It is the increasing day length that has the greatest effect on maturing the female’s eggs, with water temperature having more of an effect towards the time of spawning. Koi are happiest to spawn at about 20 degrees C or on subsequent cooler mornings once these temperatures have been achieved. Once the females’ eggs are ripe, the factor that finally causes the eggs to be released and spawning activity stimulated is the presence of males. In a back garden koi pond, this will result in a flock spawn (which in itself is likely to limit the success we could expect from our koi). Recognising the limitations (and risks) involved in a flock spawn, koi farmers prefer to segregate the sexes and limit their contact. In so doing, commercial farmers can prevent spontaneous spawning events and can manage their koi that will experience similar environmental stimuli to our own pond-bound koi but to greater efficiency.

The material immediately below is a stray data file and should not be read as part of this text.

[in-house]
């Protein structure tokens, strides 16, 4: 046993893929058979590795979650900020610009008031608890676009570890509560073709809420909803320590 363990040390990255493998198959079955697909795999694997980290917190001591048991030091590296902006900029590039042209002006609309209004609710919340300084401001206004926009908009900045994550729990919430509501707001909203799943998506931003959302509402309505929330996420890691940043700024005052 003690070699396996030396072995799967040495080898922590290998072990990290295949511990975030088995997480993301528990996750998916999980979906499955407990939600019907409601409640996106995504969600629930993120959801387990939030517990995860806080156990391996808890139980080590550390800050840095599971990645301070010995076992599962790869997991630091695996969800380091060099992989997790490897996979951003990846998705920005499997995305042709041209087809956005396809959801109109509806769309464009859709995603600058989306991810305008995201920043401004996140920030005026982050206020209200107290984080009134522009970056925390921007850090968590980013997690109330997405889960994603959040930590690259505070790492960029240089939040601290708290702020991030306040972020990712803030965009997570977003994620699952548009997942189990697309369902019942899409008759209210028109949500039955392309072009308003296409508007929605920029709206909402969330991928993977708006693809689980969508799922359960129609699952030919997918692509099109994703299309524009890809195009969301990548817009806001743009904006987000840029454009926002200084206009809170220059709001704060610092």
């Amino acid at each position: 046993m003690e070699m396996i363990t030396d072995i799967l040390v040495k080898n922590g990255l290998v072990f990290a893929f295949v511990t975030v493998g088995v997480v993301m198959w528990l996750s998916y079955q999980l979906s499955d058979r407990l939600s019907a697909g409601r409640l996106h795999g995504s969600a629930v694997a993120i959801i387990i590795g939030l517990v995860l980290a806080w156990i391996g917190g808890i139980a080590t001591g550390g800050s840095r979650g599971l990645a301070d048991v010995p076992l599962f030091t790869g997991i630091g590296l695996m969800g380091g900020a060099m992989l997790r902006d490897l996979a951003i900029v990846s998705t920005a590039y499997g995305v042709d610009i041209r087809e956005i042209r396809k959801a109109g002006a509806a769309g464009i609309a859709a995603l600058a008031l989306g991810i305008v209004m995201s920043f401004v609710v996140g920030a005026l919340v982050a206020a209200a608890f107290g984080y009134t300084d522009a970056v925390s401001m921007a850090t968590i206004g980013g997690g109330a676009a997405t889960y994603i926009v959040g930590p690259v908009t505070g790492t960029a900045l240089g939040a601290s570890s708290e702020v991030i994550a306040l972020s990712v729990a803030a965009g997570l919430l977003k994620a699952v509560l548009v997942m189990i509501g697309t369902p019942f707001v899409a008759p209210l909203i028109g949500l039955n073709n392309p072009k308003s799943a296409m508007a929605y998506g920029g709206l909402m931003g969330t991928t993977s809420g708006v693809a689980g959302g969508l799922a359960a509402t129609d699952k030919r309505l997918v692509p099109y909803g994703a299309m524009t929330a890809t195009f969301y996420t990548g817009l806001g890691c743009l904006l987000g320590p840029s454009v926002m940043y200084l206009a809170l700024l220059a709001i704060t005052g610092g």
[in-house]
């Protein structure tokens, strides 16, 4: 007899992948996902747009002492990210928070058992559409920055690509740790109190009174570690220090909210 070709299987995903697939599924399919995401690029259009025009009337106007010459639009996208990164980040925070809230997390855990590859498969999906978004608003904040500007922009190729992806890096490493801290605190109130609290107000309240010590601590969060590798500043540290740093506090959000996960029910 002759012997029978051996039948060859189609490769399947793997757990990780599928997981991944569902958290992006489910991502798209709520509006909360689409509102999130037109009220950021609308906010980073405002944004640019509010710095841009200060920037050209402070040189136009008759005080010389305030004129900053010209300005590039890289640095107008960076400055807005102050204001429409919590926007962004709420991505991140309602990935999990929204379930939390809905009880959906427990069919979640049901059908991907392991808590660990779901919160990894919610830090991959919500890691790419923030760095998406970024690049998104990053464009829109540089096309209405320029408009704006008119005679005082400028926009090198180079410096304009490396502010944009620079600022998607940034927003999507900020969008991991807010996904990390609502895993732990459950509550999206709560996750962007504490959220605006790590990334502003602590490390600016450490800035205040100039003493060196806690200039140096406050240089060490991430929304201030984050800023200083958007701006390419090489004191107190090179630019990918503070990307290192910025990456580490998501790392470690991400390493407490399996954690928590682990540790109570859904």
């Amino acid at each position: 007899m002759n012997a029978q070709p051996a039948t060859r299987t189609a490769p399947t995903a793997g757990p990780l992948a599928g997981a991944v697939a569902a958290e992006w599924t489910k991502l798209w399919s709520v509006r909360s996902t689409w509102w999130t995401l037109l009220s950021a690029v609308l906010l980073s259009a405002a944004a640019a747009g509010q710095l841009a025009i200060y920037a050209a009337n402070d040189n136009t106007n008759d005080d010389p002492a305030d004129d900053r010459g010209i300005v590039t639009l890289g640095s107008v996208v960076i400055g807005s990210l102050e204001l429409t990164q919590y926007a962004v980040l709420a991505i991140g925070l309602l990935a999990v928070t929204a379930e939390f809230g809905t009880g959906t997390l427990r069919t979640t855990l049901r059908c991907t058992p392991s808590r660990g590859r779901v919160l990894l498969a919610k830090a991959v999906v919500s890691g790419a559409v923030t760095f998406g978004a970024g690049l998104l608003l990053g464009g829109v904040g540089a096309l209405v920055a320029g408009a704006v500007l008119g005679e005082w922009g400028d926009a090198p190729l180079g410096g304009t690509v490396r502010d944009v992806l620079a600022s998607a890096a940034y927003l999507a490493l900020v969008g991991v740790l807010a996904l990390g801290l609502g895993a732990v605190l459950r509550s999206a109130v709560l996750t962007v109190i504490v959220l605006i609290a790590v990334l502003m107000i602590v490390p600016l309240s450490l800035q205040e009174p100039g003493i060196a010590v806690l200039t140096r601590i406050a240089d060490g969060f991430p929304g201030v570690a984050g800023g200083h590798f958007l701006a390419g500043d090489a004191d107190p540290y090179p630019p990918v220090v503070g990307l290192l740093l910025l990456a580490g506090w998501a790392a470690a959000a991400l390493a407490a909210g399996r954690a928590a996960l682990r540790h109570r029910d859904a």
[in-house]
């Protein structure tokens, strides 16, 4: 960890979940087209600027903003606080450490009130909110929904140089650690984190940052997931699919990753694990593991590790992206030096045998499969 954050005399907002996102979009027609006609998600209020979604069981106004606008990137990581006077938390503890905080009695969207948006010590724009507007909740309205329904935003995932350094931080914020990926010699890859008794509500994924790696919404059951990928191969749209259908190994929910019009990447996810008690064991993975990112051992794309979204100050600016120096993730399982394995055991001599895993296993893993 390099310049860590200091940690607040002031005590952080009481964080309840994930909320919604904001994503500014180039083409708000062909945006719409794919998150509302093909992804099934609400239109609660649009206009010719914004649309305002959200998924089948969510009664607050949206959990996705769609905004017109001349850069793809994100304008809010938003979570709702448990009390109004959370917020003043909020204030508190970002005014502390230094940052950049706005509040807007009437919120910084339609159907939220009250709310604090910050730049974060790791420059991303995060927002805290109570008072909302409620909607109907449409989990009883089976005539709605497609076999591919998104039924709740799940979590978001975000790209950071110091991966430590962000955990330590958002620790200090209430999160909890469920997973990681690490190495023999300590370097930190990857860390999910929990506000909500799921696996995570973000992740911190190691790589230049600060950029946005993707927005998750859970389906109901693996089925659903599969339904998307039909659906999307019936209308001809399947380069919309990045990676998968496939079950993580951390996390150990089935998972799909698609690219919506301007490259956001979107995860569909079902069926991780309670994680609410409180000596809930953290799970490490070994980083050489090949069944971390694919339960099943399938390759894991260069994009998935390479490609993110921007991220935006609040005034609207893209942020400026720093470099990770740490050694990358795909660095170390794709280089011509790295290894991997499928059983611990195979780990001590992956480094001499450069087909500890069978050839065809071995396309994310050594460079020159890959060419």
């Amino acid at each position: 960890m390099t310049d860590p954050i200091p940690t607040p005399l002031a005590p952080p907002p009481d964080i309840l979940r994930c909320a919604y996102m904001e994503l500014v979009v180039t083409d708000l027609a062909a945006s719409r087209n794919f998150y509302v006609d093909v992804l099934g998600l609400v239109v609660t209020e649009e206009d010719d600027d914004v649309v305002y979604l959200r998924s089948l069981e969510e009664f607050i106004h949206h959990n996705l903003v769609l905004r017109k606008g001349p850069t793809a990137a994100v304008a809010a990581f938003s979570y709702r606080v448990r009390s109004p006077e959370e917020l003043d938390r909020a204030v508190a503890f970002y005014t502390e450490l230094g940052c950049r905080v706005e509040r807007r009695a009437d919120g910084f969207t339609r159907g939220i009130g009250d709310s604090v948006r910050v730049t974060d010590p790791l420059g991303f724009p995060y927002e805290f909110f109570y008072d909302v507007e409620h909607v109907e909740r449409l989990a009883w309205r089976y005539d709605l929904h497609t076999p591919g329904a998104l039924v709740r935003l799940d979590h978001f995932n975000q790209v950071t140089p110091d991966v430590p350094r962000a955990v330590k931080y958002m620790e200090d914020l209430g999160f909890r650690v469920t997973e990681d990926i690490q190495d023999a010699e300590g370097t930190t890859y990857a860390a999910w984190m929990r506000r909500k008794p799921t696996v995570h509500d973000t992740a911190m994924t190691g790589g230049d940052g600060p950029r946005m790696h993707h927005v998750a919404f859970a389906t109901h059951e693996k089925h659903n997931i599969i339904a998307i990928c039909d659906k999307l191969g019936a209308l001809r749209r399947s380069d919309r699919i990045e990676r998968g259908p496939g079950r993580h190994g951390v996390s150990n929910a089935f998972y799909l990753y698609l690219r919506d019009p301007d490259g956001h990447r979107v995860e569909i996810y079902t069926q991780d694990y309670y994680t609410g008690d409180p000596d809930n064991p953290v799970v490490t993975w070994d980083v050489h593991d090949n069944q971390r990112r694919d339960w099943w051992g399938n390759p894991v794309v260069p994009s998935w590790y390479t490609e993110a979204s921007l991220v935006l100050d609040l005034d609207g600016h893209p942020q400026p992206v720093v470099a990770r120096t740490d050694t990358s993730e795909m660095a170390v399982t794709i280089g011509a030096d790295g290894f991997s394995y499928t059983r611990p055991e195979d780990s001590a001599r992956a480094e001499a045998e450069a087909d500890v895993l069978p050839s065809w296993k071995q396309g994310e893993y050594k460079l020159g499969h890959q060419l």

How the professionals can do it.

Furnished with the above information, it is possible to manipulate koi broodstock in captivity to stimulate them to breed when required. Broodstock are separated into their sexes and brought inside after winter, having experienced a good summer’s feeding to ensure that quality eggs have been produced in their ovaries. The eggs for spawning this summer were laid down last summer after last year’s spawn. If a female is not carrying eggs by the winter then that fish will not spawn this year.

The water temperature is raised gradually, held at 15 degrees C and the fish are subjected to an artificial photoperiod, aimed to mimic mid-June at the desired time of spawning. This enables spawning to be carried out earlier than the fish would naturally do so.